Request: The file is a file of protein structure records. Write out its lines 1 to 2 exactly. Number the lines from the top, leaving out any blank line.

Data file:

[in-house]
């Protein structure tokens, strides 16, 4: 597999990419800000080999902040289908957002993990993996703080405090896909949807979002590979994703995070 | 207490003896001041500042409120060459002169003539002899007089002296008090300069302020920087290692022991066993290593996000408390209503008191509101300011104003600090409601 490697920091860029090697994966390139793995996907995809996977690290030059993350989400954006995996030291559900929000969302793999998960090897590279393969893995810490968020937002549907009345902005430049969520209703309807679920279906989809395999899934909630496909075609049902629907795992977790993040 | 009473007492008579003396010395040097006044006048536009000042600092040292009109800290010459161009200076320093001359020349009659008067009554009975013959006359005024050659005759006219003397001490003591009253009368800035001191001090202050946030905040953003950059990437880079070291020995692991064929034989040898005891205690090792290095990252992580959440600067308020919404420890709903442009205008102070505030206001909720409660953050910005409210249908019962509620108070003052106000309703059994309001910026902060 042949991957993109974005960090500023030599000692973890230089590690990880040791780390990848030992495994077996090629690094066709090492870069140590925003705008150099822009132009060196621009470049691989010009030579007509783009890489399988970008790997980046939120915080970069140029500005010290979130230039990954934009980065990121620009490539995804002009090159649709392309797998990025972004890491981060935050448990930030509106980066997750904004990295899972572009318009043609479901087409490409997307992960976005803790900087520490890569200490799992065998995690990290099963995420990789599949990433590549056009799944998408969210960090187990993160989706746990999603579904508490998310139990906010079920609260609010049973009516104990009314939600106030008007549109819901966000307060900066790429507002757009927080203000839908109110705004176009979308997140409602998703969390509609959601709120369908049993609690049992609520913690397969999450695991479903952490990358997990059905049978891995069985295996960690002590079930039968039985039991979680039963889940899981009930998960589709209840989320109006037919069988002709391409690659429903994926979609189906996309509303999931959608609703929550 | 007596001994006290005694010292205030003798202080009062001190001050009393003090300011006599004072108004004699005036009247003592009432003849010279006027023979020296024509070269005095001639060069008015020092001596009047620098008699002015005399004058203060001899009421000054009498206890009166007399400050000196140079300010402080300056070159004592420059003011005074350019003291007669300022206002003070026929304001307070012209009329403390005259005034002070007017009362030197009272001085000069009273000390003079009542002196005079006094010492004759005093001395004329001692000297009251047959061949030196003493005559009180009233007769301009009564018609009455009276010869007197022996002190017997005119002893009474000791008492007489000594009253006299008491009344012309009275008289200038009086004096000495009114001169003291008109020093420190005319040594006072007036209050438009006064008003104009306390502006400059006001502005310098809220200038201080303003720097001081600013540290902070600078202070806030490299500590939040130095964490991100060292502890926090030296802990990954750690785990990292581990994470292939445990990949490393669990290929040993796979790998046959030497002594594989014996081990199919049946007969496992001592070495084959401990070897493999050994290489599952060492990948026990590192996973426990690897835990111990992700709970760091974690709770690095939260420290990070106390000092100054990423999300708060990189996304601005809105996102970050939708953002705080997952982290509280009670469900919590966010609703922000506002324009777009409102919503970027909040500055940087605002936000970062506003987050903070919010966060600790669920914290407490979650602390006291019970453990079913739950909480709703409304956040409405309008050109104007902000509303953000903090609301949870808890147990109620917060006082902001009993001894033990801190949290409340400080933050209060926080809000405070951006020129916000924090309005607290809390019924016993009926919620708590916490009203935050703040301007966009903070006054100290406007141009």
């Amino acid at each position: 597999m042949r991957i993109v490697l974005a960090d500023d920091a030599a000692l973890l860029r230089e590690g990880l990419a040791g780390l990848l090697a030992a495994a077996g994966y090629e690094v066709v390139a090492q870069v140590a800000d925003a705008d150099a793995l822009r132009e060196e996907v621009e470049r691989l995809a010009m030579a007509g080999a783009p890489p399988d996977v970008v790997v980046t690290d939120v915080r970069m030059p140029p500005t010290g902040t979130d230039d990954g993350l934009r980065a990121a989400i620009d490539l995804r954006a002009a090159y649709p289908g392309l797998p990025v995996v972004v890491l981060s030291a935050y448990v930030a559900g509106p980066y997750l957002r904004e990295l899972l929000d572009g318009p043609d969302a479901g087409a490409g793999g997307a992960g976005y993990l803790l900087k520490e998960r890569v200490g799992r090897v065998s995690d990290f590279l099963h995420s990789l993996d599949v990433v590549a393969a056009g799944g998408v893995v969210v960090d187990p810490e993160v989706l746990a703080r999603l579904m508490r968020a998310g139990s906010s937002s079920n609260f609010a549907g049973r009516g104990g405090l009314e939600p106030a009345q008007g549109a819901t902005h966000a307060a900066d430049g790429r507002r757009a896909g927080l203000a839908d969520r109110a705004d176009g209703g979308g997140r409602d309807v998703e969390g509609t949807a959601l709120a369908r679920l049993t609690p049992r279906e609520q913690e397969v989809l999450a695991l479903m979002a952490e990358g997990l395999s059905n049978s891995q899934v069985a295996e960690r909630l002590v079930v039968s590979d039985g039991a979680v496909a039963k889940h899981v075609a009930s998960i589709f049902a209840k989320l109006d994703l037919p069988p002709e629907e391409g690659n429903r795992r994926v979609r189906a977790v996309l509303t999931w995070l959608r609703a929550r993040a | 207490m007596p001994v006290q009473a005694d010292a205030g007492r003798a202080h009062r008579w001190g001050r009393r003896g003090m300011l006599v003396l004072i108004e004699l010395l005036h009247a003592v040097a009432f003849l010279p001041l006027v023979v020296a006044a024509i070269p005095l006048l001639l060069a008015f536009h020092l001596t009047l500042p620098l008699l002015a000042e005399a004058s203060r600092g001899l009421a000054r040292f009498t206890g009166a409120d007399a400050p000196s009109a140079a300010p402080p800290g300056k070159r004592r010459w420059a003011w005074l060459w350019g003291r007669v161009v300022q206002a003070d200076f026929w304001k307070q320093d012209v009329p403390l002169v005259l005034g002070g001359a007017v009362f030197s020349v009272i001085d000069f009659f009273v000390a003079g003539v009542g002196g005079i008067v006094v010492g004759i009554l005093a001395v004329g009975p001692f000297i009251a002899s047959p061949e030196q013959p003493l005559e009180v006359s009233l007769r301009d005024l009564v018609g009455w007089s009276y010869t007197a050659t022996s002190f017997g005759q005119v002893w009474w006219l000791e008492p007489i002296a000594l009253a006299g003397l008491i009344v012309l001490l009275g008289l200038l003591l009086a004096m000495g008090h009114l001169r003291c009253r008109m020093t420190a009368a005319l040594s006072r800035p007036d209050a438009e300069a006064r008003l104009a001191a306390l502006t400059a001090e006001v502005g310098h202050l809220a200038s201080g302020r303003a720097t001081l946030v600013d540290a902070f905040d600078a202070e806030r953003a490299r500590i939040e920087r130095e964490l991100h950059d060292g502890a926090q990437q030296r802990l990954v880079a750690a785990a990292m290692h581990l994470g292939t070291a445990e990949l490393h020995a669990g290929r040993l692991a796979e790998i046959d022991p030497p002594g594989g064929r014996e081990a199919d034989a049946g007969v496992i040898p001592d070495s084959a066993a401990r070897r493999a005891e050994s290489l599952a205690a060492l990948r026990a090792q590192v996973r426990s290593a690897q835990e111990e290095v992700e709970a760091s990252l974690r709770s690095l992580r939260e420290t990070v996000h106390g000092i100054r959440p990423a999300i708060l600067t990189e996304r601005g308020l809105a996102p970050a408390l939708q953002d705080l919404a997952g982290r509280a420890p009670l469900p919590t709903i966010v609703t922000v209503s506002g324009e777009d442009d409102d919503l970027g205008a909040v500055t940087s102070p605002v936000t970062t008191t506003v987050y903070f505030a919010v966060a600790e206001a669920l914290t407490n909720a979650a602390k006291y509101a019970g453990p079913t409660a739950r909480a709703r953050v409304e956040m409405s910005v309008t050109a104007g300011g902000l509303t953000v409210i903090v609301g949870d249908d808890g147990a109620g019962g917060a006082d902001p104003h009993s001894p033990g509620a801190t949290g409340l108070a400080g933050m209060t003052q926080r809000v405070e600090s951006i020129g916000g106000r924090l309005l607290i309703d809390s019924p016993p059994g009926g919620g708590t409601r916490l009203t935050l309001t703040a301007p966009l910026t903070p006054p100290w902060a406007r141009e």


[in-house]
């Protein structure tokens, strides 16, 4: 597999990419800000080999902040289908957002993990993996703080405090896909949807979002590979994703995070 | 207490003896001041500042409120060459002169003539002899007089002296008090300069302020920087290692022991066993290593996000408390209503008191509101300011104003600090409601 490697920091860029090697994966390139793995996907995809996977690290030059993350989400954006995996030291559900929000969302793999998960090897590279393969893995810490968020937002549907009345902005430049969520209703309807679920279906989809395999899934909630496909075609049902629907795992977790993040 | 009473007492008579003396010395040097006044006048536009000042600092040292009109800290010459161009200076320093001359020349009659008067009554009975013959006359005024050659005759006219003397001490003591009253009368800035001191001090202050946030905040953003950059990437880079070291020995692991064929034989040898005891205690090792290095990252992580959440600067308020919404420890709903442009205008102070505030206001909720409660953050910005409210249908019962509620108070003052106000309703059994309001910026902060 042949991957993109974005960090500023030599000692973890230089590690990880040791780390990848030992495994077996090629690094066709090492870069140590925003705008150099822009132009060196621009470049691989010009030579007509783009890489399988970008790997980046939120915080970069140029500005010290979130230039990954934009980065990121620009490539995804002009090159649709392309797998990025972004890491981060935050448990930030509106980066997750904004990295899972572009318009043609479901087409490409997307992960976005803790900087520490890569200490799992065998995690990290099963995420990789599949990433590549056009799944998408969210960090187990993160989706746990999603579904508490998310139990906010079920609260609010049973009516104990009314939600106030008007549109819901966000307060900066790429507002757009927080203000839908109110705004176009979308997140409602998703969390509609959601709120369908049993609690049992609520913690397969999450695991479903952490990358997990059905049978891995069985295996960690002590079930039968039985039991979680039963889940899981009930998960589709209840989320109006037919069988002709391409690659429903994926979609189906996309509303999931959608609703929550 | 007596001994006290005694010292205030003798202080009062001190001050009393003090300011006599004072108004004699005036009247003592009432003849010279006027023979020296024509070269005095001639060069008015020092001596009047620098008699002015005399004058203060001899009421000054009498206890009166007399400050000196140079300010402080300056070159004592420059003011005074350019003291007669300022206002003070026929304001307070012209009329403390005259005034002070007017009362030197009272001085000069009273000390003079009542002196005079006094010492004759005093001395004329001692000297009251047959061949030196003493005559009180009233007769301009009564018609009455009276010869007197022996002190017997005119002893009474000791008492007489000594009253006299008491009344012309009275008289200038009086004096000495009114001169003291008109020093420190005319040594006072007036209050438009006064008003104009306390502006400059006001502005310098809220200038201080303003720097001081600013540290902070600078202070806030490299500590939040130095964490991100060292502890926090030296802990990954750690785990990292581990994470292939445990990949490393669990290929040993796979790998046959030497002594594989014996081990199919049946007969496992001592070495084959401990070897493999050994290489599952060492990948026990590192996973426990690897835990111990992700709970760091974690709770690095939260420290990070106390000092100054990423999300708060990189996304601005809105996102970050939708953002705080997952982290509280009670469900919590966010609703922000506002324009777009409102919503970027909040500055940087605002936000970062506003987050903070919010966060600790669920914290407490979650602390006291019970453990079913739950909480709703409304956040409405309008050109104007902000509303953000903090609301949870808890147990109620917060006082902001009993001894033990801190949290409340400080933050209060926080809000405070951006020129916000924090309005607290809390019924016993009926919620708590916490009203935050703040301007966009903070006054100290406007141009």